Distractions can be related to patient care such as alarms, obtaining supplies, and patient care conversations or can be non-patient care related such as personal conversations or internet use. It has also been found that one of the top health technology hazards in 2020 is “alarm, alert, and notification overload”.4 While communicating and documenting patient care is an essential step in proving patient care it has been found that Electronic Health Record (EHR) systems that are labor intensive or do not operate correctly can become distractions.5 Personnel movement in and out of the room to obtain supplies and equipment that is needed for a procedure is also a distraction.5
During the critical phases of care, strategies should be implemented to reduce distractions and ensure patient safety is maintained.6 Critical phases of care include preoperative briefing, time out, anesthesia induction, counting process, and specimen. Preference cards need to be kept up to date to decrease the distraction of and time wasted by staff leaving the Operating Room to obtain supplies.4 The development of standardized checklists for critical phases ensures that all team members are actively involved during critical phases, and a standardized process is followed.7 Providing an effective EHR documentation system that reduces the duplicate documentation and provides quick access to the patient’s health information such as labs, previous documentation, or orders within the Perioperative workflow.
MEDHOST Perioperative Experience provides the ability for preference cards to be updated electronically and to have the changes reflected on all future cases. This ensures that the most accurate information is available for supplies, equipment, instruments, and special instructions so that everything is in place prior to the start of the surgery reducing distractions. Standardized checklists can be built and available within Perioperative Experience to ensure that the required checks and balances are in place to improve patient safety. Clinical documentation is fully integrated with MEDHOST Enterprise to provide continuity of data and ease of access to the patient’s health record. Nurses accessing the patient’s information from Perioperative Experience will only need to log into one system to access items such as patient medical history, labs, past vitals, and orders.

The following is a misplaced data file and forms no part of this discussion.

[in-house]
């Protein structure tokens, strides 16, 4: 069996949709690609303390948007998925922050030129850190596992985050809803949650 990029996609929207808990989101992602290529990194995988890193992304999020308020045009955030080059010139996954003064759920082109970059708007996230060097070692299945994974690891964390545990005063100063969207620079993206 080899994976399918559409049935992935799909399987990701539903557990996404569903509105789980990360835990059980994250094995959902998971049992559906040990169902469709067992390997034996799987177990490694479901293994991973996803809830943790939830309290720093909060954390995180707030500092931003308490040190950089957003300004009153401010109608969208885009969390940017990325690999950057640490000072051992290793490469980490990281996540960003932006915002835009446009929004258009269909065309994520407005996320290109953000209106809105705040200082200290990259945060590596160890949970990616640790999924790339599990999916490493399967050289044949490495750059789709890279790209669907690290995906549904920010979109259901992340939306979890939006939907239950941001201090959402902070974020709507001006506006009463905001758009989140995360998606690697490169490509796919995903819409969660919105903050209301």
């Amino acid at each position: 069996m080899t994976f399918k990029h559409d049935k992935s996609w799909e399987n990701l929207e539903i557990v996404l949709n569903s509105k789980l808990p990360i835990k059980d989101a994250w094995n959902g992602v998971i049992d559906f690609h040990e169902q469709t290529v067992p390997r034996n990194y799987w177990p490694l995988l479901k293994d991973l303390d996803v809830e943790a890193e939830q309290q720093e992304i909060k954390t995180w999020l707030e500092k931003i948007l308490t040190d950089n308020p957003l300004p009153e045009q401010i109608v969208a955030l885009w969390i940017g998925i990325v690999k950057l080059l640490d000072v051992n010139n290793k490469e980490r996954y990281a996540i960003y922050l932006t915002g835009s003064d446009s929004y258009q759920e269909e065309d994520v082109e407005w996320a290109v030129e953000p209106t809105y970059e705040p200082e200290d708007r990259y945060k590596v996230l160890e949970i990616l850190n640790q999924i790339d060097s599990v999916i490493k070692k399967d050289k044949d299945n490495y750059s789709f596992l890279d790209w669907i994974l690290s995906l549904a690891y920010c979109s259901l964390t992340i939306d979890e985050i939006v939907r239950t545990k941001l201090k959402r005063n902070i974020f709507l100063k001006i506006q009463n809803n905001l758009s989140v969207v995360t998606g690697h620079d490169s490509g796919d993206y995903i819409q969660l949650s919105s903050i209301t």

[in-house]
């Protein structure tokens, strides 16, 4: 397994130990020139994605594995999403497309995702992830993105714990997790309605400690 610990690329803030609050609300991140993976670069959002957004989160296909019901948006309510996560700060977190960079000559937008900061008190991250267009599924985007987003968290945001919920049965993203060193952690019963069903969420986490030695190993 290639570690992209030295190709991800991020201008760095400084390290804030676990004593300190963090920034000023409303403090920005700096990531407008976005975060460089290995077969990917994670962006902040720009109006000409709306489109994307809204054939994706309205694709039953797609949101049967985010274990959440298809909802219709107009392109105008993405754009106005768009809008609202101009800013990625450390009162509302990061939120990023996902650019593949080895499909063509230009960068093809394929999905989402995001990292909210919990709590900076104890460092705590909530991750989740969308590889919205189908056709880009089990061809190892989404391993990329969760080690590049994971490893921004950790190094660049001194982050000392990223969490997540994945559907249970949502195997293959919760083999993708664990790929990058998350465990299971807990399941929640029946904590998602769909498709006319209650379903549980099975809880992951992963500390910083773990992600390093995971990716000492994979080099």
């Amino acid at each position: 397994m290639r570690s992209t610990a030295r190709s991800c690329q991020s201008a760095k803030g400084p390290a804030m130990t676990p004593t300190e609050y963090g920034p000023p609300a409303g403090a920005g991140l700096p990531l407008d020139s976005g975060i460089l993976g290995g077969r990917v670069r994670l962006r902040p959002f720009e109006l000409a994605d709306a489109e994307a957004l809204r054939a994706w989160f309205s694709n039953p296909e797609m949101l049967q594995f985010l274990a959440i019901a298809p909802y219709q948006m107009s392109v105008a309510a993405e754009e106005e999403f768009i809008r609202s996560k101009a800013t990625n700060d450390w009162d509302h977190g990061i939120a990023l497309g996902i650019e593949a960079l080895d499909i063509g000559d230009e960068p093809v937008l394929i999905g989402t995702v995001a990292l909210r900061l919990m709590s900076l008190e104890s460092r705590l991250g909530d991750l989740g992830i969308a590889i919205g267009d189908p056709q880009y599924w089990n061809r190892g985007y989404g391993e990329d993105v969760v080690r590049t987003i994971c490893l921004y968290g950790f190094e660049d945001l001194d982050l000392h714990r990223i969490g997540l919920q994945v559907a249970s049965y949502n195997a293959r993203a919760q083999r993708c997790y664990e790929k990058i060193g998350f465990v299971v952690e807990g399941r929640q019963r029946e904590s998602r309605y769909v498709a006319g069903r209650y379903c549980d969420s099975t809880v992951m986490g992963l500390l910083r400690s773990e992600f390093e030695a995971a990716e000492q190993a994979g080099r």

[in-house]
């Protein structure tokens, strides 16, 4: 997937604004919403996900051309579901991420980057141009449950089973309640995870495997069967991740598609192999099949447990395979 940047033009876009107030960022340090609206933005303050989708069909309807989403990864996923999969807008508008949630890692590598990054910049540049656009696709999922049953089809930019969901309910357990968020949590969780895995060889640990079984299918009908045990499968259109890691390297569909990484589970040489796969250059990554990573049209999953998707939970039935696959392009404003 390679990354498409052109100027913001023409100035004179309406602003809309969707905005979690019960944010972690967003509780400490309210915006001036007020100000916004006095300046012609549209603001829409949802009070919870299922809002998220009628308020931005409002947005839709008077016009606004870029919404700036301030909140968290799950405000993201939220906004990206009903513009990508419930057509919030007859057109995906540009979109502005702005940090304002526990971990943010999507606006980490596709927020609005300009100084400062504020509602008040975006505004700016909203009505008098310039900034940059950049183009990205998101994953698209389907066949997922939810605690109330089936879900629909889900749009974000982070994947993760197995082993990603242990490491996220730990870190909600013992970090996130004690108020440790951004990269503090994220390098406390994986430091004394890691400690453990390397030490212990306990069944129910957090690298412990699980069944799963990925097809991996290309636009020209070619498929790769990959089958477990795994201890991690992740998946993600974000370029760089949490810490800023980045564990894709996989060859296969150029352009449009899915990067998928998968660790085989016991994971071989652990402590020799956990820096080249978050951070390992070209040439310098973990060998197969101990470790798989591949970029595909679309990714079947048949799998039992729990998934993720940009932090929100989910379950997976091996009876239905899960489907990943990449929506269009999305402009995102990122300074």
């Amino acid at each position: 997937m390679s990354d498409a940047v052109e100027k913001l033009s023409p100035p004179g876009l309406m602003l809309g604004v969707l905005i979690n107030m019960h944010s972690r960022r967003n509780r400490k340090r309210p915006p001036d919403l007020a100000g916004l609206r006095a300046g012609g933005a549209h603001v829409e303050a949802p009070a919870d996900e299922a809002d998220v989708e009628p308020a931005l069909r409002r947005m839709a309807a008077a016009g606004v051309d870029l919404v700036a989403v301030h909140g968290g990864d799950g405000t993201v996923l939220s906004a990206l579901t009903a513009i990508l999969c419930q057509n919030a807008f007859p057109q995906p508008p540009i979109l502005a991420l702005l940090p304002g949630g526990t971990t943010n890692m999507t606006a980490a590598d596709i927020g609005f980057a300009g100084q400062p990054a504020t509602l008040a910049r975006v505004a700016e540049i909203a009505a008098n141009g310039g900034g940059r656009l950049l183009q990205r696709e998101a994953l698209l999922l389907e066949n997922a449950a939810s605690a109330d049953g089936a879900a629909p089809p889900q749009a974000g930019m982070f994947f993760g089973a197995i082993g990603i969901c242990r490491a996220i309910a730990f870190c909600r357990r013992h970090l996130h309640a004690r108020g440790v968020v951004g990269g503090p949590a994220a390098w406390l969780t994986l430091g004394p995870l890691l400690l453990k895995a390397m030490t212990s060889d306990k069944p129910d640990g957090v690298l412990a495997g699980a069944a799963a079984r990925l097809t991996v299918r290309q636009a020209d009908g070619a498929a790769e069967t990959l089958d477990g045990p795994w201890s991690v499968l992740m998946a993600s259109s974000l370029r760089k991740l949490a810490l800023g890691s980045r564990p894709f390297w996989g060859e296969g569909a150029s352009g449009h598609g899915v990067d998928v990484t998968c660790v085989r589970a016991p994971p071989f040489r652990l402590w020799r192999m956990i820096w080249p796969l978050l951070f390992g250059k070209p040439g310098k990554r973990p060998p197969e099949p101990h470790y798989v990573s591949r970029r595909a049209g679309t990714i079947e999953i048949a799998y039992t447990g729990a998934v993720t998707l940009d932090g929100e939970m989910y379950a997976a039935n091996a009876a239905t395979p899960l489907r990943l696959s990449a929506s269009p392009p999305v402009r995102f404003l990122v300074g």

Want to learn more about how MEDHOST solutions can help increase efficiencies and reduce operating room distractions, contact us at firstname.lastname@example.org or call 1.800.383.6278.
1 Shambo L, Umadhay T, Pedoto A. Music in the operating room: is it a safety hazard? AANA J. 2015;83(1):43-48.
2 The Joint Commission. Patient safety. Joint Commission Online. https://www.jointcommission.org/-/media/deprecated-unorganized/imported-assets/tjc/system-folders/joint-commission-online/jconline_april_29_15pdf. Published April 29, 2015. Accessed December 22, 2020.
3 Yoong W, Khin A, Ramlal N, Loabile B, Forman S. Interruptions and distractions in the gynaecological operating theatre: irritating or dangerous? Ergonomics. 2015;58(8):1314-1319.
4 ECRI. Special Report: Top 10 Health Technology Hazards for 2020: Expert Insights From Health Devices. https://www.ecri.org/landing-2020-top-ten-health-technology-hazards [registration required]. Accessed December 22, 2020.
5 AORN. AORN Position Statement on Managing Distractions and Noise During Perioperative Patient Case. Denver, CO: AORN, INC; 2020. https://www.aorn.org/-/media/aorn/guidelines/position-statements/posstat-safety-distractions-and-noise.pdf. Accessed December 22, 2020.
6 Guideline for team communication. In: Guidelines for Perioperative Practice. Denver, CO: AORN,INC; 2020: 1039-1070.
Physician and Pharmacist collaboration can enhance patient care by increasing medication adherence, improving patient outcomes through medication management, and reducing medication errors and adverse drug reactions through collaboration on policy and protocol development. Other ways pharmacists can collaborate with physicians to make a positive impact at their facility include:
Ultimately, this collaboration will increase physician satisfaction and promote success.
Improving Medication Adherence
Patient care can be significantly enhanced by improving medication adherence. Pharmacists can assist the physicians during discharge planning by evaluating the patient’s access to an outpatient pharmacy and out-of-pocket costs, as well as providing patient medication education prior to discharge.1 As the Centers of Disease Control and Prevention (CDC) noted, “When pharmacists are part of the health care team, outcomes related to preventing or managing chronic diseases and adherence to their medications improve.”2